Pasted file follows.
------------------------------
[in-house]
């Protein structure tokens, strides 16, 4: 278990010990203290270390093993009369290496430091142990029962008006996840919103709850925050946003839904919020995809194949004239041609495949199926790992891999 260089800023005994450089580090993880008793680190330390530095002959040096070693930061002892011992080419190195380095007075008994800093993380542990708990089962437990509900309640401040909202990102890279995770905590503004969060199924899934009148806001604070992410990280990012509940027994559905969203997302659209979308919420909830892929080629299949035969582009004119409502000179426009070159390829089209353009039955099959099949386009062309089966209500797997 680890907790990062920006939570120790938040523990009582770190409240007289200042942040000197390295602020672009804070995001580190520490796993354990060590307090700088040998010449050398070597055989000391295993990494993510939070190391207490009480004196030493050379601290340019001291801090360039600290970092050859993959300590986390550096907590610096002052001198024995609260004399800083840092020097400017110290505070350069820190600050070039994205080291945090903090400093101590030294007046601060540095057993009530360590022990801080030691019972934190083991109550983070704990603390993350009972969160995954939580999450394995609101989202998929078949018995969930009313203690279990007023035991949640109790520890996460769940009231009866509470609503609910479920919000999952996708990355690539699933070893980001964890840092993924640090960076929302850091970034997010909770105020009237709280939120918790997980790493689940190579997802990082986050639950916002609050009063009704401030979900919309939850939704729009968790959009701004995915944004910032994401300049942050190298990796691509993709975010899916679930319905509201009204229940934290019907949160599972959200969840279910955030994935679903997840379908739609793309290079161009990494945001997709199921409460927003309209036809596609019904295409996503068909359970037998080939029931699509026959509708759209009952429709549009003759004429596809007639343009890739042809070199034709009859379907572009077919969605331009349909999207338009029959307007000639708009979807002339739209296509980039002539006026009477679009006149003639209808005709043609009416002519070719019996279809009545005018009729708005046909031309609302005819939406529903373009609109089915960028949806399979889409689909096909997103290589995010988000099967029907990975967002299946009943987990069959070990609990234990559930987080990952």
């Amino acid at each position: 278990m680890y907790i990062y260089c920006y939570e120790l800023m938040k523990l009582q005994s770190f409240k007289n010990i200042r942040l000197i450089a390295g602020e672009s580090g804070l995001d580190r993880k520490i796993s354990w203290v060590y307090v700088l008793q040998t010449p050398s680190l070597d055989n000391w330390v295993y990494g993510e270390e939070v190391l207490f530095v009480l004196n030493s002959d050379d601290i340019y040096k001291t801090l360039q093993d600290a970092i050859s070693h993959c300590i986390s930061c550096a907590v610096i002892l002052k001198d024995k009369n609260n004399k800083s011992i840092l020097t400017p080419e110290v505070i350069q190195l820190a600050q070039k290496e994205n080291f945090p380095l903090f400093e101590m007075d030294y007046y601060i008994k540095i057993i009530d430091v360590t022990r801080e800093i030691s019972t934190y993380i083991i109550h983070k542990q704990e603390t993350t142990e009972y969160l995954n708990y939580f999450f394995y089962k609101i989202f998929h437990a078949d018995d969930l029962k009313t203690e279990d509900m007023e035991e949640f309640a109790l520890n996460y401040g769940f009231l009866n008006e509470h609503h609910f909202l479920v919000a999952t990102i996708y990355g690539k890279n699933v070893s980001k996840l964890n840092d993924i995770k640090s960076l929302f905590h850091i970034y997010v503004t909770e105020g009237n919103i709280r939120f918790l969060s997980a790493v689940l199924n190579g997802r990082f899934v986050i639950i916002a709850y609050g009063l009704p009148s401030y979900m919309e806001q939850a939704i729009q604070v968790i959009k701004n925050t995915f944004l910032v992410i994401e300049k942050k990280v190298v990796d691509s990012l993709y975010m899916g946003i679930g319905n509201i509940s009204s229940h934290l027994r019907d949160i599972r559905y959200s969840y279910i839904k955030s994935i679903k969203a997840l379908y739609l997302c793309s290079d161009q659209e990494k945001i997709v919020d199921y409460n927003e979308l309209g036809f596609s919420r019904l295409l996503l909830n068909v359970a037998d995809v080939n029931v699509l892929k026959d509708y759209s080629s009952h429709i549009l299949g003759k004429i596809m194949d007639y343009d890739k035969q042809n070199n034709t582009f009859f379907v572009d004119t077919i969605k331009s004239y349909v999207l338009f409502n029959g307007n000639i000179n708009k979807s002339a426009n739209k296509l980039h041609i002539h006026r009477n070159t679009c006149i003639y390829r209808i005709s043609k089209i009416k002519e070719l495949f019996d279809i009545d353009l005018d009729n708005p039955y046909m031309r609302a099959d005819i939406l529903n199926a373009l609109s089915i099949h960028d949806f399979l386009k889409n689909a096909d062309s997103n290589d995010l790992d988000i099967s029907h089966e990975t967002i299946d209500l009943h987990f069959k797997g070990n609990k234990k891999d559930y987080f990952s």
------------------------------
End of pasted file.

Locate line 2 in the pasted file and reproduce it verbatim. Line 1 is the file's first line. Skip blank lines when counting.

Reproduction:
């Protein structure tokens, strides 16, 4: 278990010990203290270390093993009369290496430091142990029962008006996840919103709850925050946003839904919020995809194949004239041609495949199926790992891999 260089800023005994450089580090993880008793680190330390530095002959040096070693930061002892011992080419190195380095007075008994800093993380542990708990089962437990509900309640401040909202990102890279995770905590503004969060199924899934009148806001604070992410990280990012509940027994559905969203997302659209979308919420909830892929080629299949035969582009004119409502000179426009070159390829089209353009039955099959099949386009062309089966209500797997 680890907790990062920006939570120790938040523990009582770190409240007289200042942040000197390295602020672009804070995001580190520490796993354990060590307090700088040998010449050398070597055989000391295993990494993510939070190391207490009480004196030493050379601290340019001291801090360039600290970092050859993959300590986390550096907590610096002052001198024995609260004399800083840092020097400017110290505070350069820190600050070039994205080291945090903090400093101590030294007046601060540095057993009530360590022990801080030691019972934190083991109550983070704990603390993350009972969160995954939580999450394995609101989202998929078949018995969930009313203690279990007023035991949640109790520890996460769940009231009866509470609503609910479920919000999952996708990355690539699933070893980001964890840092993924640090960076929302850091970034997010909770105020009237709280939120918790997980790493689940190579997802990082986050639950916002609050009063009704401030979900919309939850939704729009968790959009701004995915944004910032994401300049942050190298990796691509993709975010899916679930319905509201009204229940934290019907949160599972959200969840279910955030994935679903997840379908739609793309290079161009990494945001997709199921409460927003309209036809596609019904295409996503068909359970037998080939029931699509026959509708759209009952429709549009003759004429596809007639343009890739042809070199034709009859379907572009077919969605331009349909999207338009029959307007000639708009979807002339739209296509980039002539006026009477679009006149003639209808005709043609009416002519070719019996279809009545005018009729708005046909031309609302005819939406529903373009609109089915960028949806399979889409689909096909997103290589995010988000099967029907990975967002299946009943987990069959070990609990234990559930987080990952």